Democracy in the dock

It seems that Pakistani politicians have a profound love for theatrics. Zulfiqar Mirza’s explosive press conference on August 28 made headlines but the Muttahida Qaumi Movement (MQM) responded to Dr Mirza’s hard-hitting allegations with restraint, which was quite a departure from the MQM’s usual method of rebuttal. MQM leader Faisal Sabzwari responded to Dr Mirza’s press conference on August 30. That was not the end of it. On Tuesday night, MQM leader Mustafa Kamal held another press conference and appeared on a private television channel later to deny all allegations levelled at the MQM by Dr Mirza. “The negative and biased thinking and acts of accusing the MQM and Quaid-i-Tehreek Altaf Hussain of indulging in anti-Pakistan activities should be stopped forthwith in the interest of the country and its people,” said Mr Kamal. He was of the opinion that Dr Mirza’s views were not part of the Pakistan People’s Party’s (PPP’s) official policy, something the PPP has also said in its defence. Mr Kamal came down hard on the media and human rights organisations for fanning anti-MQM sentiment. The MQM also criticised President Supreme Court Bar Association (SCBA) Asma Jahangir for her statement: “The MQM is the inventor of extortion while other parties followed it.” Ms Jahangir did not just single out the MQM, she also blamed other parties like the MQM-Haqiqi, the PPP and the Awami National Party (ANP) for the violence in Karachi. The MQM has a monopoly of power for the longest time in Karachi; to the extent it still wields considerable power in urban Sindh, particularly in Karachi. But now other political players are trying to garner support in order to rout the MQM. This has led to turf wars, which in turn leads to target killings and general unrest in the city.

The MQM’s response to the allegations was far from satisfactory. The Supreme Court (SC) should evaluate the evidence and decide once and for all whether these are mere rumours or there is any weight in what Dr Mirza said. The PPP, for its part, needs to conduct an operation across the board despite the fact that it might end up annoying its former and incumbent coalition partners, the ANP and the MQM. By carrying out an operation in Lyari, the PPP has already irritated its own constituency but it should not shirk its responsibility of restoring peace in the metropolis.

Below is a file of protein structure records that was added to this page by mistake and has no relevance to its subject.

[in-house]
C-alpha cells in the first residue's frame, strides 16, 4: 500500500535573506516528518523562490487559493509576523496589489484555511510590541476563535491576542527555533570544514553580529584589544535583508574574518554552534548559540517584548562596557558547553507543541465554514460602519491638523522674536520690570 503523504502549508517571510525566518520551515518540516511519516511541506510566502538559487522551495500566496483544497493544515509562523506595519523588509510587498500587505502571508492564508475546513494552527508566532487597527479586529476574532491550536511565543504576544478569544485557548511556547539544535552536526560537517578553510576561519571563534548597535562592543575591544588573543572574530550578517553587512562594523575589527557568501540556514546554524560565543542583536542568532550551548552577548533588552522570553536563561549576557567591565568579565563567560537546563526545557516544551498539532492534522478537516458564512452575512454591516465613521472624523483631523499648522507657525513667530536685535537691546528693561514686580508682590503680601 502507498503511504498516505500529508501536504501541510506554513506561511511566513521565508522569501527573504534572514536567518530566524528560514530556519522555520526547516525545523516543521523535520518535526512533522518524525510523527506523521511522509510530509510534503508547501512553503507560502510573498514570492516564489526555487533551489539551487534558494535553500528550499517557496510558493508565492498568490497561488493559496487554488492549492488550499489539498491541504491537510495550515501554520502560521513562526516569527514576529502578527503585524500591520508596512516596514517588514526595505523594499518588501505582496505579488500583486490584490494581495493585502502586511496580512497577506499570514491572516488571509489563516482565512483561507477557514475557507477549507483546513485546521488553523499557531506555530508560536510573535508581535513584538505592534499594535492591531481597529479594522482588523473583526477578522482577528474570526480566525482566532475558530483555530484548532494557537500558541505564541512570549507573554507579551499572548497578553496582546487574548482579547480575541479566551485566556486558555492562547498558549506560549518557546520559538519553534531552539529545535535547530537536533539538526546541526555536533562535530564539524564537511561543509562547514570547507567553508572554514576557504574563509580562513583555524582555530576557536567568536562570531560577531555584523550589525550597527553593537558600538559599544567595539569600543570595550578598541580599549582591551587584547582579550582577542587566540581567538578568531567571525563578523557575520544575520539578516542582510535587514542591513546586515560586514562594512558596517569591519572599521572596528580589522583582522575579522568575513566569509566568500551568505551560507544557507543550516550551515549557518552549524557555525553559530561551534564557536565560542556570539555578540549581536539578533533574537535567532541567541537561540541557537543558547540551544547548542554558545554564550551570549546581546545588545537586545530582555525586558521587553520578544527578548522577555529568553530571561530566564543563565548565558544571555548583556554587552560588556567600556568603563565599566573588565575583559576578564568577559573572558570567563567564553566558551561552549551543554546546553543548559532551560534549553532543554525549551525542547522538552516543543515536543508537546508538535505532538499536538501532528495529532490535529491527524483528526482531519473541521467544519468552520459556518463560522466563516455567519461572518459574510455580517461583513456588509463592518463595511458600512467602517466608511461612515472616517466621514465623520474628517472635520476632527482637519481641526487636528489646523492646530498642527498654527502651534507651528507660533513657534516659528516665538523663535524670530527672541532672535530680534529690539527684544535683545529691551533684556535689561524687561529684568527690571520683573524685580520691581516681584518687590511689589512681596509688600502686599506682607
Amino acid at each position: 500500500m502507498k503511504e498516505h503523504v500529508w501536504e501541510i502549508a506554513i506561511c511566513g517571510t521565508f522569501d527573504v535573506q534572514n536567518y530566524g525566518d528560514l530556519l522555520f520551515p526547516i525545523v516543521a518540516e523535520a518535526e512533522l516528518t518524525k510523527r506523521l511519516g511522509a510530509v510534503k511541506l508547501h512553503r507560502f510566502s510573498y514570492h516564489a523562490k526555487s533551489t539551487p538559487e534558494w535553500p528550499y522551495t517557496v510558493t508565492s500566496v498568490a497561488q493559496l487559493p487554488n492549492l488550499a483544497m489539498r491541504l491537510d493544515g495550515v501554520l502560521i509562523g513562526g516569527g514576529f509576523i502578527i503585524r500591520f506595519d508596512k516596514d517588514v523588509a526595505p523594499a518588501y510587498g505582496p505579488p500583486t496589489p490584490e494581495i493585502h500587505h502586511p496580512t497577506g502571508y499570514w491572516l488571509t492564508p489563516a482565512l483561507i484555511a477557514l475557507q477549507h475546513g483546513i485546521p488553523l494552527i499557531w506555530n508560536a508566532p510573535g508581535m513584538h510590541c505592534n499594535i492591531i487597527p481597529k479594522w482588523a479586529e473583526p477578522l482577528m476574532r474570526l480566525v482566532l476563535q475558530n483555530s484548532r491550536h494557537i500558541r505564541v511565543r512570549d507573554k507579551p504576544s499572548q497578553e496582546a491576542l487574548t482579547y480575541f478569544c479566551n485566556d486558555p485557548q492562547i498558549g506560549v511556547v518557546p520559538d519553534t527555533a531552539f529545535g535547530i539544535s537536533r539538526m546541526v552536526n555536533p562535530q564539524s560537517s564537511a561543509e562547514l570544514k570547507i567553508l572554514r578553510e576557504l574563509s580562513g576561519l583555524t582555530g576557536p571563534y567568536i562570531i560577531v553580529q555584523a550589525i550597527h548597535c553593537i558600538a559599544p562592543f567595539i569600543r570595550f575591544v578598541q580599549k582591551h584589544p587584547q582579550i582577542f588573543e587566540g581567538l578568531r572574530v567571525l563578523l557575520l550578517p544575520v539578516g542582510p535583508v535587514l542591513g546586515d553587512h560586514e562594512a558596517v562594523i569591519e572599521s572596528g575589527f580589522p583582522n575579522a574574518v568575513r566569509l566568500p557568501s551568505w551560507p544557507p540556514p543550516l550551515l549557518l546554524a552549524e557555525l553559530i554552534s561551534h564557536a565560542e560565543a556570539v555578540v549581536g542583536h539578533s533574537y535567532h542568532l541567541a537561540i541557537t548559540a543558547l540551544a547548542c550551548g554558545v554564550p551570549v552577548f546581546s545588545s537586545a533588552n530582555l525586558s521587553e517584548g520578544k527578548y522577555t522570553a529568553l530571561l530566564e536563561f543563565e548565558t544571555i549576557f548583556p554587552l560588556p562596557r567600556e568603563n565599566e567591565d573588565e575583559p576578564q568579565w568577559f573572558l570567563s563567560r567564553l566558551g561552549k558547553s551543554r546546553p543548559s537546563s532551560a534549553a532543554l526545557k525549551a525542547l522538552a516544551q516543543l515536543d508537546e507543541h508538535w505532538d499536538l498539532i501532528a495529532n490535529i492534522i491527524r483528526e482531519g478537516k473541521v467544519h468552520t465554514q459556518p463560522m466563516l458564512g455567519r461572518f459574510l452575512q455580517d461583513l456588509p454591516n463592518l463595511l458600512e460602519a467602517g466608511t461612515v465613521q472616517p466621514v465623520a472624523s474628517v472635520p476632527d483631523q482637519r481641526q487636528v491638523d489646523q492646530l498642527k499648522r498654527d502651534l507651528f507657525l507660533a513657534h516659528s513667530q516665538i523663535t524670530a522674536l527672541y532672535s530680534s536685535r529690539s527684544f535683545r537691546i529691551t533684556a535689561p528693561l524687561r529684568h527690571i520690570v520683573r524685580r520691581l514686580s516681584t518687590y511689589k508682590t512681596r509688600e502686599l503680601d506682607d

In all this war of words between politicians, what is being missed is an important factor. All this will benefit undemocratic forces waiting in the wings to discredit the politicians. Director-General (DG) Rangers Major-General Mohammad Ejaz Chaudhry informed the SC that the situation in Karachi was worse than that of Waziristan and a military solution was only temporary. For lasting peace, a political solution was needed. The DG Rangers is right in asking for a political solution because in Waziristan, there is one enemy: the jihadist Taliban. In Karachi, there are many shades of militants who belong to different ethnicities. When the economic and financial hub of the country descends into chaos and anarchy, politicians as a class run the risk of being rendered irrelevant in the march of history in a direction we are all too familiar with. Instead of providing a chance to the army to intervene in Karachi, all democratic forces must come together and reach a consensus on how to control the situation. Our politicians must not forget that the army would not just stop at Karachi; it might want a bigger share of the pie if things get out of hand.

(my editorial in Daily Times)


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